Growing immigration flows into Europe in recent years pose significant challenges for education systems. This raises the question of how to successfully integrate migrant children into schools. In order for integration to be as successful as possible, particular attention must be given to welcoming students to the class, which is the subject of our master's thesis.
The thesis consists of two parts. In the first part, we focused in particular on the initial welcoming process for migrant children at the classroom level from the perspectives of migrant children, the school, the classroom, and teacher qualifications. We looked at various studies and practices dealing with welcoming migrant children into the classroom. In addition, we defined terms such as integration and inclusion section, as most teachers used them with the same meaning. We also proposed suggestions on how to improve working with migrant children.
In the second part, we asked some key questions: what approaches did teachers use for welcoming migrant children, what kind of practices were implemented for admitting migrant pupils both at the school and classroom level, whether the work of teachers changed after admitting migrant children, and if so, how, and whether teachers felt sufficiently qualified for welcoming migrant children into the classroom. We conducted an analysis of the welcoming process of immigrant children in three schools in Slovenia and two schools in England, as well as an analysis of the advantages and disadvantages of approaches in those schools in both countries. The descriptive research method was used. For the empirical part, we used a pre-written questionnaire with framed questions to conduct an oral interview. The questions were open-ended and were adjusted and supplemented with sub-questions where needed to obtain more meaningful and accurate answers. We conducted interviews with three migrant children from Slovenia and three from England, as well as two teachers from England and three from Slovenia.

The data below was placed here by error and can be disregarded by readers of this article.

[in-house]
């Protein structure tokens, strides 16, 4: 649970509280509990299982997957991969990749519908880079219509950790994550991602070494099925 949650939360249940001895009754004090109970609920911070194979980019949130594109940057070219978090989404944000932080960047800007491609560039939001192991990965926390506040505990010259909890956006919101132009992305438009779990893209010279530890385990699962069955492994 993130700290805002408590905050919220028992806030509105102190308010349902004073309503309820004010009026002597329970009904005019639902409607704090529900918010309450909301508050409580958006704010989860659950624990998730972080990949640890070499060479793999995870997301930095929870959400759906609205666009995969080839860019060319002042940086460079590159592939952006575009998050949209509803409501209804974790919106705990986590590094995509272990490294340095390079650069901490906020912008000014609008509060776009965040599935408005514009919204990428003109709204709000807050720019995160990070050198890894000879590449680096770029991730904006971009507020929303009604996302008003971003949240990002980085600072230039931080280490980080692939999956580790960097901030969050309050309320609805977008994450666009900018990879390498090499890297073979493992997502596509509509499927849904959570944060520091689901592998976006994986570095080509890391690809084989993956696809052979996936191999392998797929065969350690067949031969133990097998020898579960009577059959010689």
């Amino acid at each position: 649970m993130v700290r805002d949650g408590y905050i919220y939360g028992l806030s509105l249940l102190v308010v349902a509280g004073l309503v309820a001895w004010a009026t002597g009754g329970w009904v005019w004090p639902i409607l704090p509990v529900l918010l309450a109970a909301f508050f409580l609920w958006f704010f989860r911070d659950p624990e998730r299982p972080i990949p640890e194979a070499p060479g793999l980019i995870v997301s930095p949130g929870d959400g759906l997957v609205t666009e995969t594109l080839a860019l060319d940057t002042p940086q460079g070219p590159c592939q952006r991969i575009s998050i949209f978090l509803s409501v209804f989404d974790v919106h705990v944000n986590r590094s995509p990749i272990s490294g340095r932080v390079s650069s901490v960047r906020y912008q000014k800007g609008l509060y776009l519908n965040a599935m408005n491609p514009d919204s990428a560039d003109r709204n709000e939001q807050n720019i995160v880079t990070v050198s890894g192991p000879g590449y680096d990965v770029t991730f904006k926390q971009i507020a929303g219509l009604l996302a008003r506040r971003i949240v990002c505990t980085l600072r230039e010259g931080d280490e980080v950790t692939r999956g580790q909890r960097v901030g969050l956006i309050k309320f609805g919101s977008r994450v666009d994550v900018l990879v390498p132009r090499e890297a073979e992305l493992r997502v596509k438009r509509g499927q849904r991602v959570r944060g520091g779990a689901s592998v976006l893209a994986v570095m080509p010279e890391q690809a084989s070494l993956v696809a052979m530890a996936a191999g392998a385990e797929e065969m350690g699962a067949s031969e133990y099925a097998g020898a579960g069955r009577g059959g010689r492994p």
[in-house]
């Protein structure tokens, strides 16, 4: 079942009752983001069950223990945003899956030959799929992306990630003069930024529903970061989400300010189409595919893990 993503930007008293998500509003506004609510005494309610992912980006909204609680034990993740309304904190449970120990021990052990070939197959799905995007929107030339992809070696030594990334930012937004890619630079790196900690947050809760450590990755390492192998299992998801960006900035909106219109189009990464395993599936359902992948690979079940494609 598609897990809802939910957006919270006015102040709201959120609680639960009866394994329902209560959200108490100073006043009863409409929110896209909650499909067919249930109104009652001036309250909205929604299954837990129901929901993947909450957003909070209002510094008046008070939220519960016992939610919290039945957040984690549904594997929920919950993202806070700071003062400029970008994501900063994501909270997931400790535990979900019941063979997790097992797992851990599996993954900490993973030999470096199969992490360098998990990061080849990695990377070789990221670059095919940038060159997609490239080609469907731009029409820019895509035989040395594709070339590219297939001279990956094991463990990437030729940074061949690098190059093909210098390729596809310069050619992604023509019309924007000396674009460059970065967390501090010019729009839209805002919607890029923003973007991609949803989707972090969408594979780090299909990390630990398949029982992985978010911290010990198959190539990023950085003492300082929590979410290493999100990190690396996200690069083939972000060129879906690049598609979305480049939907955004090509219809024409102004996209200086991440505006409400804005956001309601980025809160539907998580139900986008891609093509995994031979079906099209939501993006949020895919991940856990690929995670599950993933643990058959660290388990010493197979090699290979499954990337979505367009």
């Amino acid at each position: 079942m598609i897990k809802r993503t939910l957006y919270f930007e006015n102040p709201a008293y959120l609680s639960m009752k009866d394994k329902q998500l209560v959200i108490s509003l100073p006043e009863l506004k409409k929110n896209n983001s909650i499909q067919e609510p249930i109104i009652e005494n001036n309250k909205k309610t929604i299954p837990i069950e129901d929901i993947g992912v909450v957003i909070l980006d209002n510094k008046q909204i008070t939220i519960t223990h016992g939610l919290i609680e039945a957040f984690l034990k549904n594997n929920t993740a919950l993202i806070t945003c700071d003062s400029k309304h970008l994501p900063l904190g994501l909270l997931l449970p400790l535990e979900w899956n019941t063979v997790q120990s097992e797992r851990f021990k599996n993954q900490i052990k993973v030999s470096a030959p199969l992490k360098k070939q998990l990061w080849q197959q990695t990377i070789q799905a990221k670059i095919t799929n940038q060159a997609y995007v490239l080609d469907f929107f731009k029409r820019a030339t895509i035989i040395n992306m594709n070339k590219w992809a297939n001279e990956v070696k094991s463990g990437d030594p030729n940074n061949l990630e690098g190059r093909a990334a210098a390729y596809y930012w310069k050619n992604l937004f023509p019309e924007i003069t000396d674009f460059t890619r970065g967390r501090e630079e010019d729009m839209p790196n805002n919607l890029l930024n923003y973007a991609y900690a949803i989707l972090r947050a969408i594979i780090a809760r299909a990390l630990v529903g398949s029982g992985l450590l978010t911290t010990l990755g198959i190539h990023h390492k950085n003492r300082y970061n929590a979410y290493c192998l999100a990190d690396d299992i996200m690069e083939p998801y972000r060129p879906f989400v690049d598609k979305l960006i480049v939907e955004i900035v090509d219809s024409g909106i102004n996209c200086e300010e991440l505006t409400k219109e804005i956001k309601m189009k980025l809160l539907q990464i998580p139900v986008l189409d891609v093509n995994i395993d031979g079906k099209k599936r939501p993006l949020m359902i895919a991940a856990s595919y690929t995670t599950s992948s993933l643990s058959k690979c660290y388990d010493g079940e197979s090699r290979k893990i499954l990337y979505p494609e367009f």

The findings showed that found that schools in England where interviews were conducted did not prepare for the arrival of migrant pupils by implementing specific activities at the school level and placed children in the classroom based on their level of knowledge, while schools in Slovenia had prior preparations in place for admitting migrant children and prepared the class beforehand. Differences were also found in the welcoming process for migrant children in the first few weeks on both the school and classroom level. In England, there were two people in the classroom, a teacher and a teaching assistant, while in Slovenia, there was only one teacher; in England, the class did not specifically prepare for the arrival of a new pupil, while in Slovenia various class preparation activities were carried out, e.g. class discussions, prior conversations with the migrant child, seating arrangements, and preparing a map; in England, the emphasis was on equal treatment of all pupils, while in Slovenia, based on the interviews, teachers tried to make it easier for migrant pupils to settle in by providing individual lessons, preparing worksheets in both languages, using visual material, etc. in the first weeks; in England, morning and afternoon care focused only on playing and socializing, while in Slovenia, it was also devoted to homework; extracurricular activities in England were mostly not free, while in Slovenia they were organized at the school level; additional and supplementary instruction was not provided in England, while in Slovenia it was and was attended by children if needed. The differences between the countries can, among other things, be explained by the fact that England has had much more experience in this area, and that the legislation of both countries was quite different.